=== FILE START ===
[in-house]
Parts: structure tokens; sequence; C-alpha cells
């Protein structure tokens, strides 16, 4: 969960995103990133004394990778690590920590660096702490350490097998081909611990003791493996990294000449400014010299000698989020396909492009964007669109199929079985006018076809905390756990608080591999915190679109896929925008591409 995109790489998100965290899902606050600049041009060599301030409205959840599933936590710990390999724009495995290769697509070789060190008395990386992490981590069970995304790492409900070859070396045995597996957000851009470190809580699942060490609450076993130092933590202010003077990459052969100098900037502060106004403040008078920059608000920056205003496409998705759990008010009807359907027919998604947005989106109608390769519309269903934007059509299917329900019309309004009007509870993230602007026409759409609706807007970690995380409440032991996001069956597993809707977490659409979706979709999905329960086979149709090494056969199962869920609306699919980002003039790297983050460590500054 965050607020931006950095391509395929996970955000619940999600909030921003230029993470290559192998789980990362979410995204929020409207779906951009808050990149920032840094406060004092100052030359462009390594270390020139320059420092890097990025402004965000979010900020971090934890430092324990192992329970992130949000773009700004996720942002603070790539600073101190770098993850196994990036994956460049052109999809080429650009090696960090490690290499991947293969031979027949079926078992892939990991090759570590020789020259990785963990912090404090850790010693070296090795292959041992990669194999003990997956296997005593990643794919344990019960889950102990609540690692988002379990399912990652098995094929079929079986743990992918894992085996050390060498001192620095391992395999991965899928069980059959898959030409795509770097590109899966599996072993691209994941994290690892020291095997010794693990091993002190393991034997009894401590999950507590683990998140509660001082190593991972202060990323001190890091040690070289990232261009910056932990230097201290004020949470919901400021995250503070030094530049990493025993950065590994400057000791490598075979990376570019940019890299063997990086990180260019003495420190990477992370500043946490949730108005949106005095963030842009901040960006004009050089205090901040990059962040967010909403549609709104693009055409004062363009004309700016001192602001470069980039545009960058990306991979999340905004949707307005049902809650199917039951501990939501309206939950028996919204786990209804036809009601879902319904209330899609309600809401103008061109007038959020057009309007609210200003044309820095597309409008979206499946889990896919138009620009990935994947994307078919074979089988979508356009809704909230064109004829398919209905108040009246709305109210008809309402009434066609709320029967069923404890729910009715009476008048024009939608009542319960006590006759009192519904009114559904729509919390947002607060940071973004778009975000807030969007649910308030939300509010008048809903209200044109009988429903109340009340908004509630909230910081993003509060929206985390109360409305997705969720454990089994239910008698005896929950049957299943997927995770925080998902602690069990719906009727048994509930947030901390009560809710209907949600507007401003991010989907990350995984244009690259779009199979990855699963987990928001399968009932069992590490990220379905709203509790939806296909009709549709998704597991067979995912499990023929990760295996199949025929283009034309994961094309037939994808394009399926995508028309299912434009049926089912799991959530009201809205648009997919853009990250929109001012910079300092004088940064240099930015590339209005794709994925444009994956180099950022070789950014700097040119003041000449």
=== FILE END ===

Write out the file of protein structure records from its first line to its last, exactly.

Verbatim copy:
[in-house]
Parts: structure tokens; sequence; C-alpha cells
């Protein structure tokens, strides 16, 4: 969960995103990133004394990778690590920590660096702490350490097998081909611990003791493996990294000449400014010299000698989020396909492009964007669109199929079985006018076809905390756990608080591999915190679109896929925008591409 995109790489998100965290899902606050600049041009060599301030409205959840599933936590710990390999724009495995290769697509070789060190008395990386992490981590069970995304790492409900070859070396045995597996957000851009470190809580699942060490609450076993130092933590202010003077990459052969100098900037502060106004403040008078920059608000920056205003496409998705759990008010009807359907027919998604947005989106109608390769519309269903934007059509299917329900019309309004009007509870993230602007026409759409609706807007970690995380409440032991996001069956597993809707977490659409979706979709999905329960086979149709090494056969199962869920609306699919980002003039790297983050460590500054 965050607020931006950095391509395929996970955000619940999600909030921003230029993470290559192998789980990362979410995204929020409207779906951009808050990149920032840094406060004092100052030359462009390594270390020139320059420092890097990025402004965000979010900020971090934890430092324990192992329970992130949000773009700004996720942002603070790539600073101190770098993850196994990036994956460049052109999809080429650009090696960090490690290499991947293969031979027949079926078992892939990991090759570590020789020259990785963990912090404090850790010693070296090795292959041992990669194999003990997956296997005593990643794919344990019960889950102990609540690692988002379990399912990652098995094929079929079986743990992918894992085996050390060498001192620095391992395999991965899928069980059959898959030409795509770097590109899966599996072993691209994941994290690892020291095997010794693990091993002190393991034997009894401590999950507590683990998140509660001082190593991972202060990323001190890091040690070289990232261009910056932990230097201290004020949470919901400021995250503070030094530049990493025993950065590994400057000791490598075979990376570019940019890299063997990086990180260019003495420190990477992370500043946490949730108005949106005095963030842009901040960006004009050089205090901040990059962040967010909403549609709104693009055409004062363009004309700016001192602001470069980039545009960058990306991979999340905004949707307005049902809650199917039951501990939501309206939950028996919204786990209804036809009601879902319904209330899609309600809401103008061109007038959020057009309007609210200003044309820095597309409008979206499946889990896919138009620009990935994947994307078919074979089988979508356009809704909230064109004829398919209905108040009246709305109210008809309402009434066609709320029967069923404890729910009715009476008048024009939608009542319960006590006759009192519904009114559904729509919390947002607060940071973004778009975000807030969007649910308030939300509010008048809903209200044109009988429903109340009340908004509630909230910081993003509060929206985390109360409305997705969720454990089994239910008698005896929950049957299943997927995770925080998902602690069990719906009727048994509930947030901390009560809710209907949600507007401003991010989907990350995984244009690259779009199979990855699963987990928001399968009932069992590490990220379905709203509790939806296909009709549709998704597991067979995912499990023929990760295996199949025929283009034309994961094309037939994808394009399926995508028309299912434009049926089912799991959530009201809205648009997919853009990250929109001012910079300092004088940064240099930015590339209005794709994925444009994956180099950022070789950014700097040119003041000449």